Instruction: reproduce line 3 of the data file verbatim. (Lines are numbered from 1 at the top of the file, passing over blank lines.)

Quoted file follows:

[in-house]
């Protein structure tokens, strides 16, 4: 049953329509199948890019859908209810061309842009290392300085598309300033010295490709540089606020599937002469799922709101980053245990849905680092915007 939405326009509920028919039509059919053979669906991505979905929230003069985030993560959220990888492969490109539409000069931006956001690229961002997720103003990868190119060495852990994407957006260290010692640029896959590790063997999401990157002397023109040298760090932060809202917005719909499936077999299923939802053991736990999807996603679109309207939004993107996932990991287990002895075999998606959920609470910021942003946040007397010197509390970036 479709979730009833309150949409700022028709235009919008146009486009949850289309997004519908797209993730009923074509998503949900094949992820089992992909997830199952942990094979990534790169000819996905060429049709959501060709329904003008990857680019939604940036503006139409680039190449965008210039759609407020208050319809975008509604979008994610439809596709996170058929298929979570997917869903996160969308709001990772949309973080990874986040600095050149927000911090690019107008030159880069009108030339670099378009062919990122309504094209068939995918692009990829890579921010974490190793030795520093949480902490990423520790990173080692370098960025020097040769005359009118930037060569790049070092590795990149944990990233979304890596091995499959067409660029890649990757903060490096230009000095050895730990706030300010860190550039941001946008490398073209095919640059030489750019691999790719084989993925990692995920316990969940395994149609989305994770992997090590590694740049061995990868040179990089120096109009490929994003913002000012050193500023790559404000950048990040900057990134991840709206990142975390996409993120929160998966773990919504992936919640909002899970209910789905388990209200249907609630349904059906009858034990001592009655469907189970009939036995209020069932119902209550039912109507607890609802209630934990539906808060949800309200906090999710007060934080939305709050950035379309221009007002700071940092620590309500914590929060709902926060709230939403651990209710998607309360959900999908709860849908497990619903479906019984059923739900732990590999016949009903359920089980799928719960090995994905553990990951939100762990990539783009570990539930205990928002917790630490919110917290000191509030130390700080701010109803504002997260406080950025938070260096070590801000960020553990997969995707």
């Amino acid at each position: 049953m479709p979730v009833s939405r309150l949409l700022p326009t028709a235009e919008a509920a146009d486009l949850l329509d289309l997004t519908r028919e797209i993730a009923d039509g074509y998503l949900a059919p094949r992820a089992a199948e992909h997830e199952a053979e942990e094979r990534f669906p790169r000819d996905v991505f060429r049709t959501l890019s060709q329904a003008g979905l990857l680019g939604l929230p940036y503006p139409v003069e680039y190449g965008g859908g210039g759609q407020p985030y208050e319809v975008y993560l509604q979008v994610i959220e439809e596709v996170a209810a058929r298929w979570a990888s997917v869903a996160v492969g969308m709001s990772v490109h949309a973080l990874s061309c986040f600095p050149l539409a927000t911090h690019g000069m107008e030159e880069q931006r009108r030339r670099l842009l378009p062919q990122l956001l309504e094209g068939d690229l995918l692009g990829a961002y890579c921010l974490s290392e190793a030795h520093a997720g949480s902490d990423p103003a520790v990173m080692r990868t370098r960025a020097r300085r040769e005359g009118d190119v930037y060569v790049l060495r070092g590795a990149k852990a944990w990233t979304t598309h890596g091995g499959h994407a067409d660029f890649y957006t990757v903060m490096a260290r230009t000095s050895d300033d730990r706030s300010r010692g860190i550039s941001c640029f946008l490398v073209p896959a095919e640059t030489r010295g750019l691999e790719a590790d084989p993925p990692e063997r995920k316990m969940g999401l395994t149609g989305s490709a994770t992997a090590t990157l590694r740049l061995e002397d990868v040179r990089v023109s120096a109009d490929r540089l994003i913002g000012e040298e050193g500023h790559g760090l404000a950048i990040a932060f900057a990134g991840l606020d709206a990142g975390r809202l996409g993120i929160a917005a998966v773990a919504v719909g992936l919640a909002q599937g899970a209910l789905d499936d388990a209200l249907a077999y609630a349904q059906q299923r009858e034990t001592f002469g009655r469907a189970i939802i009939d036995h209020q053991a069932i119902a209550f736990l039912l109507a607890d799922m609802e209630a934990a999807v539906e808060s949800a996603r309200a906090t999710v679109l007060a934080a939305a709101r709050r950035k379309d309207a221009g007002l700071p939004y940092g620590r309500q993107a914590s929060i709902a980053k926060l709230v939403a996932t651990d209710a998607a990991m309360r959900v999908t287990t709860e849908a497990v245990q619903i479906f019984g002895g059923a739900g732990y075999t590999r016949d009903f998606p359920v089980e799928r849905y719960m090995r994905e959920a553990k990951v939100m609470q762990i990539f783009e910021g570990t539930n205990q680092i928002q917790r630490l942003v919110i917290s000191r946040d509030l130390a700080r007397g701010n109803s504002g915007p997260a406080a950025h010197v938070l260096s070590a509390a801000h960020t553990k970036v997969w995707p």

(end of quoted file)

């Amino acid at each position: 049953m479709p979730v009833s939405r309150l949409l700022p326009t028709a235009e919008a509920a146009d486009l949850l329509d289309l997004t519908r028919e797209i993730a009923d039509g074509y998503l949900a059919p094949r992820a089992a199948e992909h997830e199952a053979e942990e094979r990534f669906p790169r000819d996905v991505f060429r049709t959501l890019s060709q329904a003008g979905l990857l680019g939604l929230p940036y503006p139409v003069e680039y190449g965008g859908g210039g759609q407020p985030y208050e319809v975008y993560l509604q979008v994610i959220e439809e596709v996170a209810a058929r298929w979570a990888s997917v869903a996160v492969g969308m709001s990772v490109h949309a973080l990874s061309c986040f600095p050149l539409a927000t911090h690019g000069m107008e030159e880069q931006r009108r030339r670099l842009l378009p062919q990122l956001l309504e094209g068939d690229l995918l692009g990829a961002y890579c921010l974490s290392e190793a030795h520093a997720g949480s902490d990423p103003a520790v990173m080692r990868t370098r960025a020097r300085r040769e005359g009118d190119v930037y060569v790049l060495r070092g590795a990149k852990a944990w990233t979304t598309h890596g091995g499959h994407a067409d660029f890649y957006t990757v903060m490096a260290r230009t000095s050895d300033d730990r706030s300010r010692g860190i550039s941001c640029f946008l490398v073209p896959a095919e640059t030489r010295g750019l691999e790719a590790d084989p993925p990692e063997r995920k316990m969940g999401l395994t149609g989305s490709a994770t992997a090590t990157l590694r740049l061995e002397d990868v040179r990089v023109s120096a109009d490929r540089l994003i913002g000012e040298e050193g500023h790559g760090l404000a950048i990040a932060f900057a990134g991840l606020d709206a990142g975390r809202l996409g993120i929160a917005a998966v773990a919504v719909g992936l919640a909002q599937g899970a209910l789905d499936d388990a209200l249907a077999y609630a349904q059906q299923r009858e034990t001592f002469g009655r469907a189970i939802i009939d036995h209020q053991a069932i119902a209550f736990l039912l109507a607890d799922m609802e209630a934990a999807v539906e808060s949800a996603r309200a906090t999710v679109l007060a934080a939305a709101r709050r950035k379309d309207a221009g007002l700071p939004y940092g620590r309500q993107a914590s929060i709902a980053k926060l709230v939403a996932t651990d209710a998607a990991m309360r959900v999908t287990t709860e849908a497990v245990q619903i479906f019984g002895g059923a739900g732990y075999t590999r016949d009903f998606p359920v089980e799928r849905y719960m090995r994905e959920a553990k990951v939100m609470q762990i990539f783009e910021g570990t539930n205990q680092i928002q917790r630490l942003v919110i917290s000191r946040d509030l130390a700080r007397g701010n109803s504002g915007p997260a406080a950025h010197v938070l260096s070590a509390a801000h960020t553990k970036v997969w995707p």